Sydney University Department of Medical Entomology Westmead Hospital
Lyme Disease
Introduction History - Australia
Ecology Clinical Investigations
Clinical Features Serological Investigations
Diagnosis - Culture/PCR Vector and Reservoir Host Investigations
Diagnosis - Serology Conclusions - Australia
Treatment Summary
Prevention Further Reading/Links

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Lyme disease (LD) is a tick-borne zoonosis caused by the spirochaete bacterium, Borrelia burgdorferi. Since the disease was first recognised in 1975 it has become the most frequently reported human tick-borne infection worldwide. It has been reported from every continent (except Antarctica) although doubt remains as to whether it occurs in the southern hemisphere in general, and in Australia in particular.


LD is transmitted to humans by ticks. Larval and nymphal stages feed on infected reservoir hosts, acquire the organism and then, after moulting to the next life stage (nymphs and adults respectively), pass on the infection to humans and other animals. In the northern hemisphere, small placental mammals are reservoir hosts. The only species of ticks shown to be competent vectors of B.burgdorferi to humans belong to the Ixodes persulcatus complex, including I. scapularis and I. pacificus in the United States, I. ricinus in western Europe, and I. persulcatus in eastern Europe and Asia. No species of this complex exist in Australia.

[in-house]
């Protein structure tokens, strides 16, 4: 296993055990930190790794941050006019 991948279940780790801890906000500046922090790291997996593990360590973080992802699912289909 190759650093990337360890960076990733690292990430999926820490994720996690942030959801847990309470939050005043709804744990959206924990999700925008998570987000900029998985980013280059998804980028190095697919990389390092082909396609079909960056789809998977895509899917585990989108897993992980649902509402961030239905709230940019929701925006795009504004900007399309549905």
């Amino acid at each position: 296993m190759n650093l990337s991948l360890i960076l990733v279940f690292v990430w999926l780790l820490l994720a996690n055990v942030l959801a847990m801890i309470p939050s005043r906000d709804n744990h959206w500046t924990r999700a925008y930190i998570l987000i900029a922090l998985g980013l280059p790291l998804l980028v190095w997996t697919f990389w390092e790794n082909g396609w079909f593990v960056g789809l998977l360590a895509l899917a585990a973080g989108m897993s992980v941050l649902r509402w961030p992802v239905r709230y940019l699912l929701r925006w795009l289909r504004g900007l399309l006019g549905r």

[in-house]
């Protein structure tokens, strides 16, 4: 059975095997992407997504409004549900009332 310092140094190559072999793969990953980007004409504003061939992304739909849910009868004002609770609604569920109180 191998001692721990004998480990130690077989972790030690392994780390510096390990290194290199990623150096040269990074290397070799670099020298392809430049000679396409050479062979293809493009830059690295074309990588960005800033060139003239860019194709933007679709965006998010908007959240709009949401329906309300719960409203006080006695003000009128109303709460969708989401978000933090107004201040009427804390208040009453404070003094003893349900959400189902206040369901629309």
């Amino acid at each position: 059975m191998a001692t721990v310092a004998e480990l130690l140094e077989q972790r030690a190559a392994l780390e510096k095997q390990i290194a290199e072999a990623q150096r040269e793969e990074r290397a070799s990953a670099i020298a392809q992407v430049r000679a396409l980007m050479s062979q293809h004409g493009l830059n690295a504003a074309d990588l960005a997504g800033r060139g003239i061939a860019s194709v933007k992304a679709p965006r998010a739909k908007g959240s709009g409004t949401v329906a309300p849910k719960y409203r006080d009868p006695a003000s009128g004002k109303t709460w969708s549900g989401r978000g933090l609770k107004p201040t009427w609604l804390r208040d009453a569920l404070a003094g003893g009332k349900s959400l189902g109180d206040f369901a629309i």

Clinical Features

The epithet "The Great Imitator" is now used for LD as it was once for another major spirochaetal disease, syphilis. Like syphilis, LD causes a wide range of (mostly) non-specific symptoms and signs; there are 3 clinical stages:

Stage I:

Manifestations include fever, fatigue, headaches, myalgia, arthralgia (but not arthritis) and lymphadenopathy, usually within 2-3 weeks of infection. A characteristic skin lesion, erythema migrans (EM), appears 3-30 days after the bite of an infected tick, usually at the site of inoculation. The initial lesion is a red maculo-papular lesion greater than 5cm in diameter, rarely painful and expands and may reach more than 50cm in diameter, with central clearing and a well defined, circinate border ("bulls-eye"). Multiple lesions at different stages of evolution may be present. Allergic reactions, associated with tick bites, may be confused with early EM, but occur within a few hours of the bite and resolve within a few days. In North America, EM occurs in 60-80% of serologically confirmed cases of LD.